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Naturland

Welcome to Naturland

Naturland farmers and processors have been ground-breaking global pioneers for over 30 years. The world’s first ever conversion to organic agriculture of tea gardens in Sri Lanka and India in the 1980s was the prelude to our successful work on an international scale. Currently 43,000 farmers in 46 countries manage an area of some 330,000 hectares according to the Naturland standards. To Naturland, organic agriculture means combining tradition with modern practices and experience with the courage to adopt new approaches.
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Gruppenbild Peruanerinnen 250

From the home of the potato to the Scharlhof farm in Röhrmoos, Bavaria: on Monday, 26th September, 2016, two representatives of Agropia, a Peruvian Naturland smallholders’ co-operative, paid a visit to Arthur Stein, a Naturland farmer, on his farm in Röhrmoos in Upper Bavaria. “The aim of Naturland farmers the world over is to work in harmony with nature, to provide people with top quality organic foodstuffs and to maintain a healthy basis of existence for future generations,” says Stein in his words of welcome to his two Peruvian colleagues.

During the course of their tour of the Scharlhof farm, the farmers exchanged their practical experiences of cultivating organic potatoes in Germany and in the Andes of Peru.

Fair Trade Week 2016: representatives of a Peruvian Naturland co-operative on tour in Germany

FaireWoche2016Logo 250Organic agriculture and fair trade form a link between farmers all over the world. Certification to Naturland Fair standards combines both organic and fair trade under one logo. During this year’s Faire Woche (fair-trade week) from 16th to 30th September, the German nation-wide fair trade campaign, two Naturland farmers from Peru will be giving an account of how organic agriculture and fair trade have contributed to improving their living conditions as they make a tour round Germany. 

The organiser of the Faire Woche, of which this year’s slogan is “Fair trade is taking effect“, is Forum Fairer Handel, in co-operation with TransFair and the German National Association of Fair Trade shops (Weltladen-Dachverband). Local groups and organisations are responsible for the planning and execution of some 2,000 to 2,500 activities. Naturland is a member of Forum Fairer Handel, which considers itself as the political representative of the fair trade movement in Germany.

2016 07 Kein Patent auf Leben 250The European Patent Office (EPO) is currently examining a patent on salmon fed with specific plants (EP1965658). From a communication to the Australian applicant, the patent looks as if it could probably be granted within the next few months, according to the German campaign “Kein Patent auf Leben!”. The subject of the patent is the fish itself and its oil. It is claimed that foodstuffs derived from this salmon are expected to have a higher content of Omega 3 fatty acids which are often described as highly nutritious and healthy. Naturland gives its full backing to this campaign’s call for action to be taken against this patent.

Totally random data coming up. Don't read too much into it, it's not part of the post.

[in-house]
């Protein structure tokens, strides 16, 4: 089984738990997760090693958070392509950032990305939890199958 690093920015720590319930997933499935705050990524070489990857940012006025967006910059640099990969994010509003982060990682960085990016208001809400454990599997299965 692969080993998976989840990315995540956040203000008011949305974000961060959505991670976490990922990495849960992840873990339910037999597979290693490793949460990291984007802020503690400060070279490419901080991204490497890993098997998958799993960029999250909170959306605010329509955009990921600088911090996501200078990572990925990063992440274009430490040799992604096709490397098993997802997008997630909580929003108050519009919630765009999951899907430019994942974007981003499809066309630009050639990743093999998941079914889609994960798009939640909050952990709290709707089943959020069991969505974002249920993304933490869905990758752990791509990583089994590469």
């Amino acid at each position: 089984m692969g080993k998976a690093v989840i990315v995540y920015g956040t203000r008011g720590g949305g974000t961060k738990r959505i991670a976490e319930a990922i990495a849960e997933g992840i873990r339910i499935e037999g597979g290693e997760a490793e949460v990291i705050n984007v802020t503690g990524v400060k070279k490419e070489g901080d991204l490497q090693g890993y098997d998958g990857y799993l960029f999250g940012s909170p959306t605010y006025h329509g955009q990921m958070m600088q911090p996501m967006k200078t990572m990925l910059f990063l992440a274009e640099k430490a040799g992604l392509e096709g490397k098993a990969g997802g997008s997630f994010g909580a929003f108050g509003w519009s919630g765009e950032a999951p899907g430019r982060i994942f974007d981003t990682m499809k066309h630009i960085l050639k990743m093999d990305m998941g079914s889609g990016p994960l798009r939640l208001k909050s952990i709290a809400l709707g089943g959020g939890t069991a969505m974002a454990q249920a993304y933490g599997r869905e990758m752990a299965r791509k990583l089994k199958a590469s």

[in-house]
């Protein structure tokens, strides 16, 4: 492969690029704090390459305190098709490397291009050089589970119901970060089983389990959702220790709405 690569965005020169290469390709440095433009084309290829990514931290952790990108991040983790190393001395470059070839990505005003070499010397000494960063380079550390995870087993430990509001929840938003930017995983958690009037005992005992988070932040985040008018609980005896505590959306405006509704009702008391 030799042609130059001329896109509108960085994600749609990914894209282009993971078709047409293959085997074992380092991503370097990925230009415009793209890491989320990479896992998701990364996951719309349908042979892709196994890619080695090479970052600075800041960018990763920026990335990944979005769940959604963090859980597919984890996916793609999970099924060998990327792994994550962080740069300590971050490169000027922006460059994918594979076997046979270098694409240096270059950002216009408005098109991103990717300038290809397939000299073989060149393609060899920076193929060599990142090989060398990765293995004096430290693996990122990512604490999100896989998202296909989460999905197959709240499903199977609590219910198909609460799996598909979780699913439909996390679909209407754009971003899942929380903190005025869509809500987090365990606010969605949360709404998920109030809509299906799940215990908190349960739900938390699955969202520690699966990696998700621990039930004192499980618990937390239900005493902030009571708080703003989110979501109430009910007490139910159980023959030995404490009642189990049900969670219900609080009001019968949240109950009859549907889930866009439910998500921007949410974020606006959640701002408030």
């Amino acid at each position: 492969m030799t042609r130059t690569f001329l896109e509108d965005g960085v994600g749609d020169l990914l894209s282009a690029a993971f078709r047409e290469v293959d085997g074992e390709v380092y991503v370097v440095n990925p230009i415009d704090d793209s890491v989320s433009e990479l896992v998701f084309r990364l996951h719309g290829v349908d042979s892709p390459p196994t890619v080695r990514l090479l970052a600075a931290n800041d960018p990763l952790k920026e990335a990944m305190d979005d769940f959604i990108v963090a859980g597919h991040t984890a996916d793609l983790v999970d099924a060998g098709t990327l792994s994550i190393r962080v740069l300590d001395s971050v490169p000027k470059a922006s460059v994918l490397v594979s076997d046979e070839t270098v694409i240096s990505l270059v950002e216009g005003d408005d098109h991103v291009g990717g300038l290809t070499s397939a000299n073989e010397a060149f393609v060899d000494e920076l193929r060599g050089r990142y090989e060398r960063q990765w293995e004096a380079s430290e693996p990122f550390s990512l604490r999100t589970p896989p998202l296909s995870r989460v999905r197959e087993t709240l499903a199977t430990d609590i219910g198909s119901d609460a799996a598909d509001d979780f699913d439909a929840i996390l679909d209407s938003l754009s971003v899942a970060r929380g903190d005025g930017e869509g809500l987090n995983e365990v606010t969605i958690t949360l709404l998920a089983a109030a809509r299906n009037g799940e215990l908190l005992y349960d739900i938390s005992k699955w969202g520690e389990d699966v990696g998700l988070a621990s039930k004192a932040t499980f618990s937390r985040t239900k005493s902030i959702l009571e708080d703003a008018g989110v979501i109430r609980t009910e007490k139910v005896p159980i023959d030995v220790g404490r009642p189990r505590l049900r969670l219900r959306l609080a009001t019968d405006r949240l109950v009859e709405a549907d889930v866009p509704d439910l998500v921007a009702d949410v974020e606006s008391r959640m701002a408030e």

The claims made to justify patent protection are highly dubious. “If animals are to become an invention because they feed on specific fodder, then soon all cows and sheep will be patented that graze on grasslands. Or even people, if they drink milk or eat fish,” says Ruth Tippe, spokesperson for “Kein Patent auf Leben!”.

Naturland calls for a new approach to cocoa farming on the occasion of World Chocolate Day, 7th July

Kakaobauer klein bearbeitet 1On average, Germans polish off 116 bars of chocolate a year. Of these, only some two and a half bars are organic and fair trade. Most of the smallholders, who grow over 90% of the cocoa produced world-wide, live in dire poverty. Recent headlines such as “Sweet Chocolate Made From Bitter Beans” have been a rude awakening for the consumer and have resulted in ever more advertisements for chocolate displaying various conventional sustainability labels. The only real alternative, however, is organic farming in combination with fair trade.

“Cocoa farming can only be considered sustainable if the farming system is organic and the cocoa sold through fair trade channels, meaning that the farmers can earn a living from the few hectares of land they own. All other claims are just window dressing to deceive the consumer,” says Hans Hohenester, the president of Naturland on the occasion of World Chocolate Day on 7th July.